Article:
Although the Internet of Things, or IoT, has provided great promises, it is always a challenge to build IoT systems solutions considering variable hardware platforms and user requirements. The use of an operating system, or OS, can solve this challenge. Further, most modern IoT devices run complex tasks that need an OS to manage resources and schedule tasks efficiently. Ryan discusses the motivation for using an OS and the advantages of employing an OS to build an IoT solution.
- [Instructor] The operating system is the most important computer software that manages hardware and software resources. IoT systems are essentially computer systems containing the key components, such as processors, memories and I/O devices, including storage devices, radio interfaces, sensors, actuators, et cetera. Many IoT and smart devices are using an OS for multiple applications across industry verticals.
With an OS, these devices today tend to do more complex jobs than before. These jobs need to be efficiently handled. An operating system takes the road of reducing the barrier of managing tasks and their resources, providing the interfaces for various hardware and software components. Let's see the scenario when no OS is used. Programmatically, it's possible to develop a program, up and running, without an OS.
But we need to handle everything, including different tasks ourselves. We basically need to take care of a program from its start to its end, before it is power cycled. If you view such program in a flow chart, we need to put all task logics into one infinite loop in order to keep it running. This approach is called super-loop. In this way, if you want to do two tasks, such as reading the ambient temperature values from the sensors as task A, and processing and displaying the temperature histogram over time as task B, we need to put the two tasks into one loop.
Of course, if we have more things to be done, we need to put them in the loop, as well. In this approach, if you want to respond to realtime events, which is usually the case, we can still do so through, for example, an interrup, which is an event triggered by the software or hardware component requiring immediate responses by the program. If we use another task C, like a service routine, to handle such interrupt, this can be illustrated in this flow chart, where the loop will be suspended in order to execute task C, and then resumed to run.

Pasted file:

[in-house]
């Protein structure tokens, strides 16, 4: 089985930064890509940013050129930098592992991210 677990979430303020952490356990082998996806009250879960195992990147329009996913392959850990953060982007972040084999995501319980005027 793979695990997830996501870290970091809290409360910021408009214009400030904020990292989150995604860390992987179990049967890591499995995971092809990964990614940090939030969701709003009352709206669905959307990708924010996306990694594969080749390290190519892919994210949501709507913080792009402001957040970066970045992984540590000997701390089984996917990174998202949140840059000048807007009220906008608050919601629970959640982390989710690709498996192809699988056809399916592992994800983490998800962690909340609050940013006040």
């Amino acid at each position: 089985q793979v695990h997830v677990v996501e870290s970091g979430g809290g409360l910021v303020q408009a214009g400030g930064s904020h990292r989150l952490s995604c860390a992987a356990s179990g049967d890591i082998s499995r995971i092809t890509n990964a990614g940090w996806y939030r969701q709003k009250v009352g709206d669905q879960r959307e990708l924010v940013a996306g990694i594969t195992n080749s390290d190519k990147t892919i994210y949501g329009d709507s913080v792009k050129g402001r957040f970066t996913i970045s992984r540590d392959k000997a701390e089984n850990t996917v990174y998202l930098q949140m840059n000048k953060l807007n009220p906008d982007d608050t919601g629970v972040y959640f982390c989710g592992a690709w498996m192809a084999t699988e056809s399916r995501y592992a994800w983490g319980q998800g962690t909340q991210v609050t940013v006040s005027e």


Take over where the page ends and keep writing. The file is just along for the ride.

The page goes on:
All seems fine, unless things get more complex. For example, we may have to deal with multiple interrupts and multiple tasks, where they often need to share data between them. All these need to be carefully scheduled. But with the super-loop approach, things are getting out of control easily, and codes get difficult to extend. Any changes made may cause your program unstable or erroneous.
That complex scenario we've mentioned is exactly what today's IoT systems are facing. Today's software on IoT systems required to run on a single device is sophisticated. For IoT applications, we need some network connectivity options such as wifi, Bluetooth, cellular, 6LoWPAN, CAMBAS, et cetera, as well as the device management capabilities.
We may also need to store data into our memory and a permanent storage device with a file system. We may need to have a graphic user interface on the display, and some mass-processing capabilities, et cetera. At the same time, we also want the program to run smoothly and efficiently on a processor. At a high level, using an OS will benefit our IoT solutions, in terms of the OS-centered technology ecosystems.
An OS-centered technology ecosystem can enable us to use an application development framework on top of an OS, able to be integrated with third-party software frameworks, libraries and device drivers. All these can help use a custom solution easier and better. Next, the ecosystem can allow us to get a range of the out-of-the-box support. For example, an OS port can be available for some processor and hardware platforms.
Third, with the ecosystem, we can get support from an OS or platform vendor and the user communities. These include tools, software updates, user guides, application notes, tutorials and support forums.
- OS characteristics for IoT
- OSs for resource-constrained devices
- Linux OSs and Windows 10 IoT Core
- Main features of FreeRTOS
- Task schedulers and task management
- Intertask communication
- Allocating dynamic memory
- Debugging your OS-based applications